Today’s book is an adult fiction selection about a family with a transgender child. And it’s a GOOD one.
A transgender person is someone whose gender identity is different from the sex they were assigned at birth. As of 2016, about 1.4 million adults in the U.S. identify as transgender. As you can imagine, with all the stigma surrounding it, life as a trans person is not easy.
In the past couple years, I’ve been trying to learn as much as I can about people who are transgender, the struggles and challenges they (and their families) face and how we (especially Christians) can love them as our neighbors, as we love ourselves.
I’ve read lots of books (some really good, some just okay), but This Is How It Always Is is, hands-down, my favorite.
The writing is brilliant. BRILLIANT. And the story is so real, so touching. It’s not cliche, it’s not “agenda-pushing,” it’s just plain wonderful writing and a great story.
It starts out with something really sad, then a sweet and unlikely love story, then a surprising five children, each with a personality that completely comes to life.
The book is very loosely based on the author’s real life. “It’s true that my child used to be a little boy and is now a little girl. But this isn’t her story.”
“One of the differences between your novel and your life, at least as it regards parenting, is you want the former to be perilous, unpredictable, full of near misses and heartbreak and disasters narrowly averted. The latter? The latter you want to be as plot-free as possible…
I wish for my child, for all our children, a world where they can be who they are and become their most loved, blessed, appreciated selves… I want more options, more paths through the woods, wider ranges of normal, and unconditional love. Who doesn’t want that?
I know this book will be controversial, but honestly? I keep forgetting why.”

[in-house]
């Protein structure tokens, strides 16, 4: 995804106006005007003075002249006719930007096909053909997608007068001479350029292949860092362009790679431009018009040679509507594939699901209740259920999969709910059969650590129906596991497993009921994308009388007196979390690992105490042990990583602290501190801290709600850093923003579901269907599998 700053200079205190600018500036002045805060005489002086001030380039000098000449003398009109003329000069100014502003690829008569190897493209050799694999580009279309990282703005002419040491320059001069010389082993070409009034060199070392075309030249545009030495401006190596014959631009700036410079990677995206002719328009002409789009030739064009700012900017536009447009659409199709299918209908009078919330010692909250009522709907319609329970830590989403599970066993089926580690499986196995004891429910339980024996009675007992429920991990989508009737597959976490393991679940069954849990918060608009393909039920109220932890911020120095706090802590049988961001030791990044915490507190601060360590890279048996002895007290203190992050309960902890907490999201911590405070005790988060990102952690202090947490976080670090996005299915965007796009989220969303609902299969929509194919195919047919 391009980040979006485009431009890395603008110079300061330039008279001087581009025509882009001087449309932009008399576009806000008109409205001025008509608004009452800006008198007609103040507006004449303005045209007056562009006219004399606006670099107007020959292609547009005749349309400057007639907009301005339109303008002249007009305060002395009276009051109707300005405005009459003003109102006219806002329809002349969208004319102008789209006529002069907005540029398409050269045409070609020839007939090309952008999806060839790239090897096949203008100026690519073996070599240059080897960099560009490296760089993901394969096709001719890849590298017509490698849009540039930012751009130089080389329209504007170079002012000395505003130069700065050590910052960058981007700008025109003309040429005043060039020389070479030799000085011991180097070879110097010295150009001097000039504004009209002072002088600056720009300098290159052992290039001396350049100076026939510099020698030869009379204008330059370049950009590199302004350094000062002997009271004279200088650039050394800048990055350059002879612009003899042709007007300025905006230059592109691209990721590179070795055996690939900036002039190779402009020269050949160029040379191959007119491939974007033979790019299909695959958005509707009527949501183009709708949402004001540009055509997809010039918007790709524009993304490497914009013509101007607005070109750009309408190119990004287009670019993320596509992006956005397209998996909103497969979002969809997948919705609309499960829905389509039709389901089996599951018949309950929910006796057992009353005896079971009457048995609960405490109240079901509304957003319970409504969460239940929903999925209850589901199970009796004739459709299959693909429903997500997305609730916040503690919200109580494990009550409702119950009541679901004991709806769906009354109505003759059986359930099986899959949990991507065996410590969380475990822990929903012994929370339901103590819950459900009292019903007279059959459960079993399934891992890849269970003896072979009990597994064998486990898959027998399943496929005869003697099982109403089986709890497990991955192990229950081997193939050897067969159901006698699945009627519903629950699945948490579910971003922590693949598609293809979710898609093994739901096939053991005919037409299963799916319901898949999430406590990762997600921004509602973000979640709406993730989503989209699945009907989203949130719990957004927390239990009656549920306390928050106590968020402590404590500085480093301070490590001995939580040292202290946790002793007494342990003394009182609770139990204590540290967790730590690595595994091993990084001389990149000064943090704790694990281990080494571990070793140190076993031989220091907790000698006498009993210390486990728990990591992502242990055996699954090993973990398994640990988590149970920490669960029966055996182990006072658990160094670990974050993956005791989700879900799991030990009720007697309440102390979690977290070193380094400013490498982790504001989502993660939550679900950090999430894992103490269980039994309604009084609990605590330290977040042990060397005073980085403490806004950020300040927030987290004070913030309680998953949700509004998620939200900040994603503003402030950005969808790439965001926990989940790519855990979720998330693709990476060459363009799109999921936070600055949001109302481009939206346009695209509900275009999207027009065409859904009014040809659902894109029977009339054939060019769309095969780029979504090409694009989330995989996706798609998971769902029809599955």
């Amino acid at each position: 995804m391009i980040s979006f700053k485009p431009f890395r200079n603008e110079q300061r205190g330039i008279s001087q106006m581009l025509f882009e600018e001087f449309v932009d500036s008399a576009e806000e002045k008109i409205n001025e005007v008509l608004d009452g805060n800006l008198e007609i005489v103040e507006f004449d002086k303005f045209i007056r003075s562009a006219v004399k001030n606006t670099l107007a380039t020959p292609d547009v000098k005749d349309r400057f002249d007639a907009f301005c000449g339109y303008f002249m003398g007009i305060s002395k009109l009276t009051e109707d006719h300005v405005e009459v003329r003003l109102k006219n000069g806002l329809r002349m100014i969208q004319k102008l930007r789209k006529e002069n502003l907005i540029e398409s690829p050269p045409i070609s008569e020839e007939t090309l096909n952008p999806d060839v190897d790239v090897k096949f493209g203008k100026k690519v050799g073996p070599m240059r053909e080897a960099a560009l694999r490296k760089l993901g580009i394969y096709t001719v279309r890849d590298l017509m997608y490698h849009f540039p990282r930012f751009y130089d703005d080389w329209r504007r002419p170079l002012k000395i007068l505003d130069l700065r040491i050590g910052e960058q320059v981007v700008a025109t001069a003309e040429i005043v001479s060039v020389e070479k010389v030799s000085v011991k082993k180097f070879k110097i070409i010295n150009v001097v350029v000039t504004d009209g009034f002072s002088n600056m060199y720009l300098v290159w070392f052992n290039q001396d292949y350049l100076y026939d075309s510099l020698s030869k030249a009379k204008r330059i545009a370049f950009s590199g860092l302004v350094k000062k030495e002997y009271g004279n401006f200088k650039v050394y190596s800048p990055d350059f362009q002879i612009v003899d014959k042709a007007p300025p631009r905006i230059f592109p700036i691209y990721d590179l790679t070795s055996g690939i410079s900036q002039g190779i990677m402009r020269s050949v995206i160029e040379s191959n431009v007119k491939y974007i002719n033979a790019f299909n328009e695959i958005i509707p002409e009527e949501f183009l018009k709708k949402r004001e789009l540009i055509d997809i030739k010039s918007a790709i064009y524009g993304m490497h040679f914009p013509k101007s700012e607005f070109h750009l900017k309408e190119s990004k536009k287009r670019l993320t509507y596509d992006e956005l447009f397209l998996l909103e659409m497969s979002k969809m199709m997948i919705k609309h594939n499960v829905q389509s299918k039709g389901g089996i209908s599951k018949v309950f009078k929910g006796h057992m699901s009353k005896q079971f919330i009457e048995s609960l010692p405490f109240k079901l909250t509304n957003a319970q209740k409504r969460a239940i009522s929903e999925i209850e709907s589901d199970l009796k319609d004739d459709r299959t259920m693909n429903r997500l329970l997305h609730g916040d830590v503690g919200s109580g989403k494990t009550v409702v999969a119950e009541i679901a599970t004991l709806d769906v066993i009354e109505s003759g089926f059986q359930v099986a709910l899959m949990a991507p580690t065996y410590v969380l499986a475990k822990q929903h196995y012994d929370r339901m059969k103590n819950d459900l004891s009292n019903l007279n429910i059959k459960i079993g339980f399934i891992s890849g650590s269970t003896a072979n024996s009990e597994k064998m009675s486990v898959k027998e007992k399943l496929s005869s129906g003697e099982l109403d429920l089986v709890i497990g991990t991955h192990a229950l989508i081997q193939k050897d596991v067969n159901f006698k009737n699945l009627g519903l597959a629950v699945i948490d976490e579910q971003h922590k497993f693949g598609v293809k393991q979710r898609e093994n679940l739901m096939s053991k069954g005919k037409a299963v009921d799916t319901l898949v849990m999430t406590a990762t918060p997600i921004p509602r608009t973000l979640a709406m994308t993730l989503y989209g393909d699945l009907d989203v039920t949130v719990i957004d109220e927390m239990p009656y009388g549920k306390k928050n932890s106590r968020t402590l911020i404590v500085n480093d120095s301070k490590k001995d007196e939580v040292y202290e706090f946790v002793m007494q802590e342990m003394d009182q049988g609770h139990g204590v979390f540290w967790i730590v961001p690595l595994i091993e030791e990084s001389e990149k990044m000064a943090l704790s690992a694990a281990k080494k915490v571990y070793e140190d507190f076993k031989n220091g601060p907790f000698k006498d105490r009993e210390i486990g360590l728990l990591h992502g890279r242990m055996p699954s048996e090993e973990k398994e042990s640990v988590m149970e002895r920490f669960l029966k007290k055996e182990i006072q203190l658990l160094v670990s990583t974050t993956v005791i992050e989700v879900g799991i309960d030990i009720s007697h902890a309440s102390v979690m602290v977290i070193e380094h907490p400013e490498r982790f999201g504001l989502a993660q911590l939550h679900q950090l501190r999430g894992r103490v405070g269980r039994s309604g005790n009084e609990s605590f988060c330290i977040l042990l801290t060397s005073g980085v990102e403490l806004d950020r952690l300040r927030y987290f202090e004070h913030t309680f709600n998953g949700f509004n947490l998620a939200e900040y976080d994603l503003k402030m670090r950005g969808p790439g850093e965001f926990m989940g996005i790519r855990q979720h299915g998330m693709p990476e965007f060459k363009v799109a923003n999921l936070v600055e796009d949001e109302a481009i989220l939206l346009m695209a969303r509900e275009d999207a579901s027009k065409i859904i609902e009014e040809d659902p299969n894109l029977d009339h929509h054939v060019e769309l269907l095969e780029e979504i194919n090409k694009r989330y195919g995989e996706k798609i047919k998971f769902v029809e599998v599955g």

I highlighted all kinds of quotes on my Kindle (and I rarely bother highlighting fiction), but each one I start to share, I stop, because it kind of gives part of the story away.
So I’ll share this one. A convo between Claude and his mom.
“Sweetheart, you cannot wear that dress to preschool.”
“Why not? Josie wears a dress to preschool. Taya and Pia and Annlee wear dresses to preschool.”
“Is that why you want to wear a dress? Because all your friends wear dresses?”
“I guess,” Claude guessed. “And tights.”
“Well. Usually boys don’t wear dresses to preschool,” Rosie admitted carefully. “Or tights.”
“I’m not usually,” said Claude. This, Rosie, reflected, even at the time, was true.
And this conversation between Rosie and her mom, Carmelo, who bought 5yo Claude the bikini he begged for:
“He’s happy,” said Carmelo, as if that settled it, as if it were just that simple. “Happy, healthy, and fabulous. What more could you ask?”
“Other kids will make fun of him.”
“What kids?” said Carmelo.
“I don’t know. Kids.”
“Kids don’t care about stuff like that anymore.”
“No. And why do you?”
“You do realize,” Rosie turned to her mother, “that I’m supposed to be calming you down about all of this, not the other way around. I’m the one who’s supposed to be talking you off the ledge… you’re too old to be open-minded and tolerant.”
“I’m too old not to be.” She sucked coolly on her cigarette again, then waved it at Rosie to punctuate her point. Not for the first time, Rosie envied smokers their rhetorical device. “I’ve lived life. I know what’s important. I’ve seen it all by now. You think he’s the first boy I ever saw in a bikini? He’s not. You think your generation invented kids who are different?”
Can’t recommend this book enough. Gorgeously written and so relatable, about a family who faces the kinds of challenges we all face, and some we don’t.
Have you read any books written by/about transgender kiddos/adults?
(All links are Amazon Associate links.)